Guthram Gowt

From Wikipedia, the free encyclopedia
Jump to navigation Jump to search

Guthram Gowt
Guthram Gowt.jpg
River Glen at Guthram Gowt
Guthram Gowt is located in Lincolnshire
Guthram Gowt
Guthram Gowt
Location within Lincolnshire
OS grid referenceTF175225
• London85 mi (137 km) S
Civil parish
District
Shire county
Region
CountryEngland
Sovereign stateUnited Kingdom
Postcode districtPE11
PoliceLincolnshire
FireLincolnshire
AmbulanceEast Midlands
EU ParliamentEast Midlands
List of places
UK
England
Lincolnshire
52°47′13″N 0°15′32″W / 52.787°N 0.259°W / 52.787; -0.259Coordinates: 52°47′13″N 0°15′32″W / 52.787°N 0.259°W / 52.787; -0.259

Guthram Gowt is a small settlement in the South Holland district of Lincolnshire, England. It is situated 5 miles (8 km) both east from Bourne and west from Spalding, and at a bend in the River Glen.[1]

History[edit]

The word 'gowt' refers to a sluice or outflow,[2][3] though the origin of the word is not known with complete certainty. It appears to be cognate with the French égout, sewer. Though the modern mind associates the word 'sewer' with foul water, it was not always necessarily so.[4] There are several 'gowt' placenames on the fens, including Anton's Gowt. In a reference[5] that predates the pumping works, the nearby turnpike toll gate was known as Guthram Cote.[6] This is indicative, as though the spelling and form of the name vary considerably, there appears to be no reference to the use of 'gowt' in connection with Guthram's Cote before the steam engine was installed. The earlier name was still in use contemporary with the use of the engine.[7]

In 1189, when Richard I disafforested Spalding and Pinchbeck, Guthrams Gowt was known as Gudramsende, and the precursor of the adjacent Forty Foot Drain was the Midfendic.[8]

Pumping station[edit]

A wind-driven scoopwheel pump was operating here as early as 1766.[9] In the 19th and early 20th century a steam-powered drainage engine was in existence,[10][11] set up following the Acts of Parliament of 1841 and 1843.[11][12]

The 1841 act of parliament authorized the building of an engine to drain Bourne North Fen, replacing engines (probably windmills), erected after an act of 1776, which were described as "dilapidated, decayed and entirely removed". The act of 1843 transferred all responsibility for this engine and the drainage from the Black sluice commissioners to the Bourne North Fen Commissioners,[7] a separation of responsibilities that continued until after the Second World War.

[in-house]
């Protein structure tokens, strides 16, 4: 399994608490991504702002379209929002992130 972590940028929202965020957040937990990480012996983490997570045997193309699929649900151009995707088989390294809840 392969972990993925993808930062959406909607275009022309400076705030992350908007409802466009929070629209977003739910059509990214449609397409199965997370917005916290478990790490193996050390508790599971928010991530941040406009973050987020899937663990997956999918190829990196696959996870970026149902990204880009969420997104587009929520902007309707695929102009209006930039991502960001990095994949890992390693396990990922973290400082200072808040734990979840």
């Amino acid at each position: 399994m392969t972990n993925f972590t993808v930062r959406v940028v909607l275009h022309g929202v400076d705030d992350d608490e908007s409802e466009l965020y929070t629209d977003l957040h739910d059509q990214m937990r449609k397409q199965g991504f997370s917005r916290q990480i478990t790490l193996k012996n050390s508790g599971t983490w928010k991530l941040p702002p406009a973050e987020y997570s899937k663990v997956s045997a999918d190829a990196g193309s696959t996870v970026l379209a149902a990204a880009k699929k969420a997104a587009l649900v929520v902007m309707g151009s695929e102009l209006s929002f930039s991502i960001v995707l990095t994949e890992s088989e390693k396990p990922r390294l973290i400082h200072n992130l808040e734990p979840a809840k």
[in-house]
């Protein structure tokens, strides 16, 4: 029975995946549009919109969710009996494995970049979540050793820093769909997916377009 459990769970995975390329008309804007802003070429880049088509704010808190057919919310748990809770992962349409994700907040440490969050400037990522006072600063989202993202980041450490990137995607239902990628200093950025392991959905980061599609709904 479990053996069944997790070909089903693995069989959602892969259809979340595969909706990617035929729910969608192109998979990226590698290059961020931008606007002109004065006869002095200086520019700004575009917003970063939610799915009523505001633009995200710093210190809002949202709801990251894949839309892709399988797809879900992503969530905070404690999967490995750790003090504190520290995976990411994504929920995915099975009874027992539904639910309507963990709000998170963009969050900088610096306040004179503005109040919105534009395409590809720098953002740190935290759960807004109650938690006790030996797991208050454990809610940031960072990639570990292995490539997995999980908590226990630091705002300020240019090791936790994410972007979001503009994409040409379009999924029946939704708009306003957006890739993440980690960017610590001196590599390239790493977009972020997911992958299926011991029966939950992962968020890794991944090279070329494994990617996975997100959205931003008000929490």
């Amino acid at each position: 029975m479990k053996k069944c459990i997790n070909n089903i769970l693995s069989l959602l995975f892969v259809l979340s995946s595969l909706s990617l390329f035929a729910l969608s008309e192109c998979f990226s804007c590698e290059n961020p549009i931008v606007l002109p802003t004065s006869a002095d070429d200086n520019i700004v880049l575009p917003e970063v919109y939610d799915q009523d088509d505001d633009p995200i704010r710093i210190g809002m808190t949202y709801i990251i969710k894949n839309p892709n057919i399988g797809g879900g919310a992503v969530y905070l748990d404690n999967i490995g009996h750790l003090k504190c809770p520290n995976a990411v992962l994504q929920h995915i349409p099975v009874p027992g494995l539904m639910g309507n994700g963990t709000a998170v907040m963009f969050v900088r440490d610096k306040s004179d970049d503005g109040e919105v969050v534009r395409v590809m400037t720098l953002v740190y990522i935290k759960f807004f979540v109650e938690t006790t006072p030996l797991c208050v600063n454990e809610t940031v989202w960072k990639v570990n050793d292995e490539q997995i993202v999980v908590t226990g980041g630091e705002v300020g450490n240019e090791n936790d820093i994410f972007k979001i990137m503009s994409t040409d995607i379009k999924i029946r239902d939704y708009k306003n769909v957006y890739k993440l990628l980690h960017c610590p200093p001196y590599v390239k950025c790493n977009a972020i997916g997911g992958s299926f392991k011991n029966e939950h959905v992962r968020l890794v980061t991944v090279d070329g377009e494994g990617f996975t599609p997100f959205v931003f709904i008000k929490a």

The machinery for lifting the water off the fen is situated on the side of the Forty-Foot drain at Gutheram Cote, and was erected by the Butterly Iron Company. It consists of a condensing beam engine of 30 N.H.P, the boiler pressure being originally 6lbs., but now increased to 9lbs. The cylinder is 45 inches in diameter and the stroke 6 ft. The engine works an iron scoopwheel, 15ft. in diameter, and 4ft. 3in. wide, having 30 scoops, their length being 3ft. 10in. The dip is regulated by a vertical shuttle placed near the wheel, and the dip allowed being about 2ft. The maximum lift is 4ft., the head and dip being 6ft. The engines are stopped when this lift is attained, as the water is then level with the gauge fixed under the clause in the Act. The wheel makes 4.5 revolutions a minute and the engine 19. With a full head, 2.5 tons of coal are consumed in 24 hours. This gives a coal consumption of 200.37 lbs. per horse power, per hour, of water actually lifted, which is very extravagant, modern engines and centrifugal pumps running with a consumption of 4.5lbs. per hour ; whilst the maximum allowed by the Dutch authorities is 6.60lbs.